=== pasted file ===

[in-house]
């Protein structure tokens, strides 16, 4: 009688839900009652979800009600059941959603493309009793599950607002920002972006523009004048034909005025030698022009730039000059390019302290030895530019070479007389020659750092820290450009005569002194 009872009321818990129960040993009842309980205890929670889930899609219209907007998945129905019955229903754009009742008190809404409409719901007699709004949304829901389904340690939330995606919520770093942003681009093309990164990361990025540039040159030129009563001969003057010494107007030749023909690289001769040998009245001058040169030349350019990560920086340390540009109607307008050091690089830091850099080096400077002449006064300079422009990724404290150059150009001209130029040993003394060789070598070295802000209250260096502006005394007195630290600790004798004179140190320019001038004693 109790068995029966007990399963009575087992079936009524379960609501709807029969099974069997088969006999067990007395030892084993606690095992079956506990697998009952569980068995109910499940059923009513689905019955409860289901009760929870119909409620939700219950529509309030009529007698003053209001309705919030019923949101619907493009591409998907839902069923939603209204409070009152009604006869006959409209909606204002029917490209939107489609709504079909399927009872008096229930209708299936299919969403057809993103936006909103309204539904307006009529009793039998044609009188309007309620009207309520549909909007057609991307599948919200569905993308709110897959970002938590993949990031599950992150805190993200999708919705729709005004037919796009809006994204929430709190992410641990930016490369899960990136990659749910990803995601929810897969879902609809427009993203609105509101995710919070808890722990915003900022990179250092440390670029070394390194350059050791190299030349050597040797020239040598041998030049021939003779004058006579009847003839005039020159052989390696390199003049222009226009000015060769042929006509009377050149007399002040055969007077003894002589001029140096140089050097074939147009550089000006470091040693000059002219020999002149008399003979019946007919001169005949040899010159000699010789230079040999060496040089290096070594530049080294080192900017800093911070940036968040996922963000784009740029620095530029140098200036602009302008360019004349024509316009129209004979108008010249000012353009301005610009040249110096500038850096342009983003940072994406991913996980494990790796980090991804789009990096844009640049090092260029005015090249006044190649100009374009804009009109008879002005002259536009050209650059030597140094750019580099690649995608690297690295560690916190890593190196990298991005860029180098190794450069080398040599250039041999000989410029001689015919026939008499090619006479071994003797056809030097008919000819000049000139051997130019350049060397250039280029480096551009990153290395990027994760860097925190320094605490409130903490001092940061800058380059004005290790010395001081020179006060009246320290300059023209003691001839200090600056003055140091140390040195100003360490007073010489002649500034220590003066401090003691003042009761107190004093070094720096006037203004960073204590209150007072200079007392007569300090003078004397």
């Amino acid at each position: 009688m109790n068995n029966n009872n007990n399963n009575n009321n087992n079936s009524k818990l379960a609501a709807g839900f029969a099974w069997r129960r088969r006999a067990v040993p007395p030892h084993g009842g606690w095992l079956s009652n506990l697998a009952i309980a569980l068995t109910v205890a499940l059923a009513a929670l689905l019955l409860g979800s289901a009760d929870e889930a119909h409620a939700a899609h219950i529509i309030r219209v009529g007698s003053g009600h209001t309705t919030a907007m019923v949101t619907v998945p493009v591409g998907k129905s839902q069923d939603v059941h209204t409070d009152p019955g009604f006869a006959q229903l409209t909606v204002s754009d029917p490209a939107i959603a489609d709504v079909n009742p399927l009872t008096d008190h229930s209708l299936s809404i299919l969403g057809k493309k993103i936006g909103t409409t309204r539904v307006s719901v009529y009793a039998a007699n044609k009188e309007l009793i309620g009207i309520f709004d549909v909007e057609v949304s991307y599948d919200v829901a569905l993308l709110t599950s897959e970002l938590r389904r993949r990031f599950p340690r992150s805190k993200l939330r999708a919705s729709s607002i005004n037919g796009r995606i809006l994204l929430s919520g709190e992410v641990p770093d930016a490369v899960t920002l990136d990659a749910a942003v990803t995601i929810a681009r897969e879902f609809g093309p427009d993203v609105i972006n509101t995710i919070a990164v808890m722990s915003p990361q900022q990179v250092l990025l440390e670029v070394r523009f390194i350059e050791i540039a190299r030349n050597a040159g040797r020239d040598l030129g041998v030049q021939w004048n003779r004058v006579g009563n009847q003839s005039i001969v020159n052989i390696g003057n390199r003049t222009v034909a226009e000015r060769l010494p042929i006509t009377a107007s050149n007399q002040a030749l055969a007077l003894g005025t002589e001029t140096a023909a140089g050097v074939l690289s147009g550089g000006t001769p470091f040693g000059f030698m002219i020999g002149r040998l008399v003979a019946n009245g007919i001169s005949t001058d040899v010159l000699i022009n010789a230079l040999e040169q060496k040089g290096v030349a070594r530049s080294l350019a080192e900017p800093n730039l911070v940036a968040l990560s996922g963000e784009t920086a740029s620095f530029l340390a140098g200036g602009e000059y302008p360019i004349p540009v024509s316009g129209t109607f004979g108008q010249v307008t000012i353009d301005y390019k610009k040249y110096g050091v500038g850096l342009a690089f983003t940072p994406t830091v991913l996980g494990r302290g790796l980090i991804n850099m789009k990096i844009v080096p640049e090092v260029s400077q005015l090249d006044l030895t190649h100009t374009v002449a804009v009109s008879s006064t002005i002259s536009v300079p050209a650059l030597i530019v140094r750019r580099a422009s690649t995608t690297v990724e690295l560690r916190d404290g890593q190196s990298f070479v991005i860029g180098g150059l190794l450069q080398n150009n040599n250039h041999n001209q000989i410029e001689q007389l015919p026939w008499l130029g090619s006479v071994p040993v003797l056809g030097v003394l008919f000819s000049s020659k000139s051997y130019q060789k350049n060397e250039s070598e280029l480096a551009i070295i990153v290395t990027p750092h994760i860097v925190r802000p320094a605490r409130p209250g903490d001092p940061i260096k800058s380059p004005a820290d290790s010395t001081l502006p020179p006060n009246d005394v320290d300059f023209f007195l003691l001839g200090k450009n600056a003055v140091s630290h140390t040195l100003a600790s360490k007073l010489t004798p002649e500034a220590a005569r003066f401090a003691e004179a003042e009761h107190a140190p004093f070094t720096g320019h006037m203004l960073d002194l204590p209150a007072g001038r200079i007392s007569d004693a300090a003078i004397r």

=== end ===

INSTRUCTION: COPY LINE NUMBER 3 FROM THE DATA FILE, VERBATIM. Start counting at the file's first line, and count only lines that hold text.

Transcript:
């Amino acid at each position: 009688m109790n068995n029966n009872n007990n399963n009575n009321n087992n079936s009524k818990l379960a609501a709807g839900f029969a099974w069997r129960r088969r006999a067990v040993p007395p030892h084993g009842g606690w095992l079956s009652n506990l697998a009952i309980a569980l068995t109910v205890a499940l059923a009513a929670l689905l019955l409860g979800s289901a009760d929870e889930a119909h409620a939700a899609h219950i529509i309030r219209v009529g007698s003053g009600h209001t309705t919030a907007m019923v949101t619907v998945p493009v591409g998907k129905s839902q069923d939603v059941h209204t409070d009152p019955g009604f006869a006959q229903l409209t909606v204002s754009d029917p490209a939107i959603a489609d709504v079909n009742p399927l009872t008096d008190h229930s209708l299936s809404i299919l969403g057809k493309k993103i936006g909103t409409t309204r539904v307006s719901v009529y009793a039998a007699n044609k009188e309007l009793i309620g009207i309520f709004d549909v909007e057609v949304s991307y599948d919200v829901a569905l993308l709110t599950s897959e970002l938590r389904r993949r990031f599950p340690r992150s805190k993200l939330r999708a919705s729709s607002i005004n037919g796009r995606i809006l994204l929430s919520g709190e992410v641990p770093d930016a490369v899960t920002l990136d990659a749910a942003v990803t995601i929810a681009r897969e879902f609809g093309p427009d993203v609105i972006n509101t995710i919070a990164v808890m722990s915003p990361q900022q990179v250092l990025l440390e670029v070394r523009f390194i350059e050791i540039a190299r030349n050597a040159g040797r020239d040598l030129g041998v030049q021939w004048n003779r004058v006579g009563n009847q003839s005039i001969v020159n052989i390696g003057n390199r003049t222009v034909a226009e000015r060769l010494p042929i006509t009377a107007s050149n007399q002040a030749l055969a007077l003894g005025t002589e001029t140096a023909a140089g050097v074939l690289s147009g550089g000006t001769p470091f040693g000059f030698m002219i020999g002149r040998l008399v003979a019946n009245g007919i001169s005949t001058d040899v010159l000699i022009n010789a230079l040999e040169q060496k040089g290096v030349a070594r530049s080294l350019a080192e900017p800093n730039l911070v940036a968040l990560s996922g963000e784009t920086a740029s620095f530029l340390a140098g200036g602009e000059y302008p360019i004349p540009v024509s316009g129209t109607f004979g108008q010249v307008t000012i353009d301005y390019k610009k040249y110096g050091v500038g850096l342009a690089f983003t940072p994406t830091v991913l996980g494990r302290g790796l980090i991804n850099m789009k990096i844009v080096p640049e090092v260029s400077q005015l090249d006044l030895t190649h100009t374009v002449a804009v009109s008879s006064t002005i002259s536009v300079p050209a650059l030597i530019v140094r750019r580099a422009s690649t995608t690297v990724e690295l560690r916190d404290g890593q190196s990298f070479v991005i860029g180098g150059l190794l450069q080398n150009n040599n250039h041999n001209q000989i410029e001689q007389l015919p026939w008499l130029g090619s006479v071994p040993v003797l056809g030097v003394l008919f000819s000049s020659k000139s051997y130019q060789k350049n060397e250039s070598e280029l480096a551009i070295i990153v290395t990027p750092h994760i860097v925190r802000p320094a605490r409130p209250g903490d001092p940061i260096k800058s380059p004005a820290d290790s010395t001081l502006p020179p006060n009246d005394v320290d300059f023209f007195l003691l001839g200090k450009n600056a003055v140091s630290h140390t040195l100003a600790s360490k007073l010489t004798p002649e500034a220590a005569r003066f401090a003691e004179a003042e009761h107190a140190p004093f070094t720096g320019h006037m203004l960073d002194l204590p209150a007072g001038r200079i007392s007569d004693a300090a003078i004397r």